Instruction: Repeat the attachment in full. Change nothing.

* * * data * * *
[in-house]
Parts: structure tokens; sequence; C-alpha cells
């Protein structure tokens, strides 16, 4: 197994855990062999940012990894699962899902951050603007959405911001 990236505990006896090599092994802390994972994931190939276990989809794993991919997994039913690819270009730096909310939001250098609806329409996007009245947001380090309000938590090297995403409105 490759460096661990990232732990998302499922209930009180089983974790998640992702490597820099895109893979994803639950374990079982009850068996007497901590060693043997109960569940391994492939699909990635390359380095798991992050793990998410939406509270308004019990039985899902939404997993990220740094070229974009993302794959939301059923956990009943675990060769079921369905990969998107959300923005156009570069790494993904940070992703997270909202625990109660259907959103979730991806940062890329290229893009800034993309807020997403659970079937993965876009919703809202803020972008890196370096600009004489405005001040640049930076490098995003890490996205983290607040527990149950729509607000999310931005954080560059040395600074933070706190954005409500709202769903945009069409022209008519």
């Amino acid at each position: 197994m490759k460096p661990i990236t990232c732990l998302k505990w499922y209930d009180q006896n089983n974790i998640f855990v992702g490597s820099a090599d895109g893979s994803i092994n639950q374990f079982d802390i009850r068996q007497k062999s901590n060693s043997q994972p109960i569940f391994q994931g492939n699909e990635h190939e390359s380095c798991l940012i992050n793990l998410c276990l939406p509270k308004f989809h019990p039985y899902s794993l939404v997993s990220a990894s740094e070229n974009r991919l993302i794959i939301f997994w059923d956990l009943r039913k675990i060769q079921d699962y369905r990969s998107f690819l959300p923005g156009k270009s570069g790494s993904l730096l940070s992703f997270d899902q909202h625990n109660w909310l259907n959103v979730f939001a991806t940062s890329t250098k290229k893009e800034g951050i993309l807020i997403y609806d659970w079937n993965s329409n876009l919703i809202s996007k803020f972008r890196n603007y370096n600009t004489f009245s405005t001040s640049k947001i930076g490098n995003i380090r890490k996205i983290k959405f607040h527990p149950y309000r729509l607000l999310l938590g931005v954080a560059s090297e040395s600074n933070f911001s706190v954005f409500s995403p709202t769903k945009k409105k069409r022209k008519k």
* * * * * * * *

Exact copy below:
[in-house]
Parts: structure tokens; sequence; C-alpha cells
């Protein structure tokens, strides 16, 4: 197994855990062999940012990894699962899902951050603007959405911001 990236505990006896090599092994802390994972994931190939276990989809794993991919997994039913690819270009730096909310939001250098609806329409996007009245947001380090309000938590090297995403409105 490759460096661990990232732990998302499922209930009180089983974790998640992702490597820099895109893979994803639950374990079982009850068996007497901590060693043997109960569940391994492939699909990635390359380095798991992050793990998410939406509270308004019990039985899902939404997993990220740094070229974009993302794959939301059923956990009943675990060769079921369905990969998107959300923005156009570069790494993904940070992703997270909202625990109660259907959103979730991806940062890329290229893009800034993309807020997403659970079937993965876009919703809202803020972008890196370096600009004489405005001040640049930076490098995003890490996205983290607040527990149950729509607000999310931005954080560059040395600074933070706190954005409500709202769903945009069409022209008519």
């Amino acid at each position: 197994m490759k460096p661990i990236t990232c732990l998302k505990w499922y209930d009180q006896n089983n974790i998640f855990v992702g490597s820099a090599d895109g893979s994803i092994n639950q374990f079982d802390i009850r068996q007497k062999s901590n060693s043997q994972p109960i569940f391994q994931g492939n699909e990635h190939e390359s380095c798991l940012i992050n793990l998410c276990l939406p509270k308004f989809h019990p039985y899902s794993l939404v997993s990220a990894s740094e070229n974009r991919l993302i794959i939301f997994w059923d956990l009943r039913k675990i060769q079921d699962y369905r990969s998107f690819l959300p923005g156009k270009s570069g790494s993904l730096l940070s992703f997270d899902q909202h625990n109660w909310l259907n959103v979730f939001a991806t940062s890329t250098k290229k893009e800034g951050i993309l807020i997403y609806d659970w079937n993965s329409n876009l919703i809202s996007k803020f972008r890196n603007y370096n600009t004489f009245s405005t001040s640049k947001i930076g490098n995003i380090r890490k996205i983290k959405f607040h527990p149950y309000r729509l607000l999310l938590g931005v954080a560059s090297e040395s600074n933070f911001s706190v954005f409500s995403p709202t769903k945009k409105k069409r022209k008519k």